Sentimentality is not the source of love

The romantic myth of Valentine’s Day would have you believe that your love is delivered in a box of chocolates or bouquet of flowers. 

The cards offer rhymes and flowery prose, proclaiming how wonderful it is to be in love; gushing over times together when feelings are so intense, we feel overwhelmed in bliss.  And therein lies the myth and the danger of Valentine sentimentality.

It is self-love that provides the foundation for loving others.

Self-love does not mean being a narcissist, overly involved with yourself and lacking compassion for others.  Self-love is about being aware of your needs, setting boundaries and believing you are both loveable and worthy of being loved.

Your love for yourself allows you to feel positive about the person you are, enabling you in turn to sustain an intimate relationship with another, without losing yourself in the swirl of emotion that characterizes what the Valentine advertisements call love.

Over time, when mutual trust becomes established, you allow powerful feelings to surface, knowing the shared, tender emotions make you vulnerable. And front and center, therein surfaces the absolute necessity for the existence of self-love.  It allows you to be in unity with another, but not merged with your identity lost.  The love you feel grows, built on a foundation of trust and intimacy.  And that cannot be ordered on-line from FDT or Amazon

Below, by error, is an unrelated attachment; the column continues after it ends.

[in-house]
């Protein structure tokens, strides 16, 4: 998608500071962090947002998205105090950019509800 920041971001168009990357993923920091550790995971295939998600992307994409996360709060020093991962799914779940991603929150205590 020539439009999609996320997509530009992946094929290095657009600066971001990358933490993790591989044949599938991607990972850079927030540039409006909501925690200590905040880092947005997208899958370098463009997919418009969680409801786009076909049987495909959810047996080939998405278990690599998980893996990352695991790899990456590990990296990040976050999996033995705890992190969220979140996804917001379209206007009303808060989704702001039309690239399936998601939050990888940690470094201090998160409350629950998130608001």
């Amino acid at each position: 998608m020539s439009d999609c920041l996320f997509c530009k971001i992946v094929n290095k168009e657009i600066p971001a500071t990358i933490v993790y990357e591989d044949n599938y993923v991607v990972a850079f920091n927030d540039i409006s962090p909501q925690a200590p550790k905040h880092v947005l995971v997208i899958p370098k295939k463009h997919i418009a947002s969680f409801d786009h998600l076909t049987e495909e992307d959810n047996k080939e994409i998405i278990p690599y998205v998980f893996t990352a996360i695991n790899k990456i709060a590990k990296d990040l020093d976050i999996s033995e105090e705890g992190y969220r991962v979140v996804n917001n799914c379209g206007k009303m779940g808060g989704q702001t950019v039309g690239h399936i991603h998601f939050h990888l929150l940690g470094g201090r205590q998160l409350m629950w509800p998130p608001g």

The positive traits you bring to a relationship enable you to dance joyously in the “feeling” of love and stay firm in the sustained commitment that true love requires.  The vow intrinsic to “I love you” is the commitment to continue sharing emotionally meaningful communication, each with the other, unwaveringly betting on a positive outcome despite knowing the risk.

As Psychologist Erich Fromm maintained in his book The Art of Loving, the “feeling” of love is superficial in comparison to one’s commitment to love as a concept; thus, love is not a feeling at all, but is an adherence to loving actions towards another, oneself, or many others, over a sustained duration. Love, then, is an activity, not simply a feeling.

Paradoxically, the one characteristic always included when defining love, is wanting what is best for the other. 

Candies and flowers are thoughtful nods to the Valentine tradition, but the real gift is sharing the joys of a close, loving relationship while simultaneously remaining whole unto yourself.

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